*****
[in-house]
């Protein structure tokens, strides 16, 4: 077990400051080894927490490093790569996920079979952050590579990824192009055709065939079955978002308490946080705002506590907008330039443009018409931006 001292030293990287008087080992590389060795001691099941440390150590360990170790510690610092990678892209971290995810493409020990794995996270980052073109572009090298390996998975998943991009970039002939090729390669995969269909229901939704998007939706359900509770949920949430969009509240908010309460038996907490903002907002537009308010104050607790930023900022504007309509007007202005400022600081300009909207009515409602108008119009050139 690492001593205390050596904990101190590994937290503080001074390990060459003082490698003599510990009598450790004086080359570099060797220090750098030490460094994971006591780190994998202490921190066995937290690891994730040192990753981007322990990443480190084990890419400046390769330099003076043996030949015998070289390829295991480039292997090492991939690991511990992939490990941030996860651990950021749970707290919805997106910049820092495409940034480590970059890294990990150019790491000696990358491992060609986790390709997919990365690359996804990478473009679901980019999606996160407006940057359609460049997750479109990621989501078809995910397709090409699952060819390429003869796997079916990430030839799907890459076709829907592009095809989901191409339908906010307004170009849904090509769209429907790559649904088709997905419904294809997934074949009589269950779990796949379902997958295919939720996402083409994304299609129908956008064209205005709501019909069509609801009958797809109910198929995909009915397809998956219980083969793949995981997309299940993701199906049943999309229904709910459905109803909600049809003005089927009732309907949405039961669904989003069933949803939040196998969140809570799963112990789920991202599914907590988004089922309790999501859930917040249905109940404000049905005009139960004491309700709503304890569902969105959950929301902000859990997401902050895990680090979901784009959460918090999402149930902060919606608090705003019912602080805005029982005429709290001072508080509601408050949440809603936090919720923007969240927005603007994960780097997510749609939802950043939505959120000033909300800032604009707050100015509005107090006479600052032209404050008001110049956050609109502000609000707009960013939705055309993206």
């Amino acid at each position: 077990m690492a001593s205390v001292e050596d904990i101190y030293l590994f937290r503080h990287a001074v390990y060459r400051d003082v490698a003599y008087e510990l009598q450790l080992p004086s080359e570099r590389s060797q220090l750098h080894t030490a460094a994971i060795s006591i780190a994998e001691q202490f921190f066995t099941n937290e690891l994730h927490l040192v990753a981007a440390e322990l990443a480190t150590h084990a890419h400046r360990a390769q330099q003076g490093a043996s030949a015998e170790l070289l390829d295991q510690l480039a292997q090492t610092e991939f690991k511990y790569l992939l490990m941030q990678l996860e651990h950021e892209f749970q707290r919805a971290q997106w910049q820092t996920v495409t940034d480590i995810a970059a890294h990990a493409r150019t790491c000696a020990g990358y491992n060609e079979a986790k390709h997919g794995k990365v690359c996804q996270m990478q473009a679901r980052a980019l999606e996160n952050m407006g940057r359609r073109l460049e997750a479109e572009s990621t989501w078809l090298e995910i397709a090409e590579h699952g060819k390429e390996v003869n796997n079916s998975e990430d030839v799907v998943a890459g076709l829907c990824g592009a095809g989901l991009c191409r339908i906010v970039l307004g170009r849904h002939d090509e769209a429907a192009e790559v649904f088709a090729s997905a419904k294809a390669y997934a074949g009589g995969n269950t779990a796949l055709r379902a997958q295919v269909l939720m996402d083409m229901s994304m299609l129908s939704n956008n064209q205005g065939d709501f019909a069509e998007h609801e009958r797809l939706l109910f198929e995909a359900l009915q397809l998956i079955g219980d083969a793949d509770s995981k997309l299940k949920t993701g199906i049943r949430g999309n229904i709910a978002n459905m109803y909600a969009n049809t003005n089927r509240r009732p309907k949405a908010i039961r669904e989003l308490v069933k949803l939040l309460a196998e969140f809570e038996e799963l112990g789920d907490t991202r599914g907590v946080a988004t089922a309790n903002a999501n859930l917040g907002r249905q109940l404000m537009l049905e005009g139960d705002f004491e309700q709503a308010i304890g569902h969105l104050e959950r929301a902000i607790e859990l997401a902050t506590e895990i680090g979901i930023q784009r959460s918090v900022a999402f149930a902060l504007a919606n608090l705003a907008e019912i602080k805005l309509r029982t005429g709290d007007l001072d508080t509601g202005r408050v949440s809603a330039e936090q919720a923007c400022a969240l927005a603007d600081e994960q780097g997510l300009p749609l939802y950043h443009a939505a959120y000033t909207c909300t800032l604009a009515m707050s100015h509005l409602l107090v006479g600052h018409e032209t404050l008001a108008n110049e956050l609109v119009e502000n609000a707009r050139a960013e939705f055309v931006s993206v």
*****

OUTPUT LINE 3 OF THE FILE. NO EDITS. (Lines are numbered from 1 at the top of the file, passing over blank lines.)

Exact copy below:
């Amino acid at each position: 077990m690492a001593s205390v001292e050596d904990i101190y030293l590994f937290r503080h990287a001074v390990y060459r400051d003082v490698a003599y008087e510990l009598q450790l080992p004086s080359e570099r590389s060797q220090l750098h080894t030490a460094a994971i060795s006591i780190a994998e001691q202490f921190f066995t099941n937290e690891l994730h927490l040192v990753a981007a440390e322990l990443a480190t150590h084990a890419h400046r360990a390769q330099q003076g490093a043996s030949a015998e170790l070289l390829d295991q510690l480039a292997q090492t610092e991939f690991k511990y790569l992939l490990m941030q990678l996860e651990h950021e892209f749970q707290r919805a971290q997106w910049q820092t996920v495409t940034d480590i995810a970059a890294h990990a493409r150019t790491c000696a020990g990358y491992n060609e079979a986790k390709h997919g794995k990365v690359c996804q996270m990478q473009a679901r980052a980019l999606e996160n952050m407006g940057r359609r073109l460049e997750a479109e572009s990621t989501w078809l090298e995910i397709a090409e590579h699952g060819k390429e390996v003869n796997n079916s998975e990430d030839v799907v998943a890459g076709l829907c990824g592009a095809g989901l991009c191409r339908i906010v970039l307004g170009r849904h002939d090509e769209a429907a192009e790559v649904f088709a090729s997905a419904k294809a390669y997934a074949g009589g995969n269950t779990a796949l055709r379902a997958q295919v269909l939720m996402d083409m229901s994304m299609l129908s939704n956008n064209q205005g065939d709501f019909a069509e998007h609801e009958r797809l939706l109910f198929e995909a359900l009915q397809l998956i079955g219980d083969a793949d509770s995981k997309l299940k949920t993701g199906i049943r949430g999309n229904i709910a978002n459905m109803y909600a969009n049809t003005n089927r509240r009732p309907k949405a908010i039961r669904e989003l308490v069933k949803l939040l309460a196998e969140f809570e038996e799963l112990g789920d907490t991202r599914g907590v946080a988004t089922a309790n903002a999501n859930l917040g907002r249905q109940l404000m537009l049905e005009g139960d705002f004491e309700q709503a308010i304890g569902h969105l104050e959950r929301a902000i607790e859990l997401a902050t506590e895990i680090g979901i930023q784009r959460s918090v900022a999402f149930a902060l504007a919606n608090l705003a907008e019912i602080k805005l309509r029982t005429g709290d007007l001072d508080t509601g202005r408050v949440s809603a330039e936090q919720a923007c400022a969240l927005a603007d600081e994960q780097g997510l300009p749609l939802y950043h443009a939505a959120y000033t909207c909300t800032l604009a009515m707050s100015h509005l409602l107090v006479g600052h018409e032209t404050l008001a108008n110049e956050l609109v119009e502000n609000a707009r050139a960013e939705f055309v931006s993206v």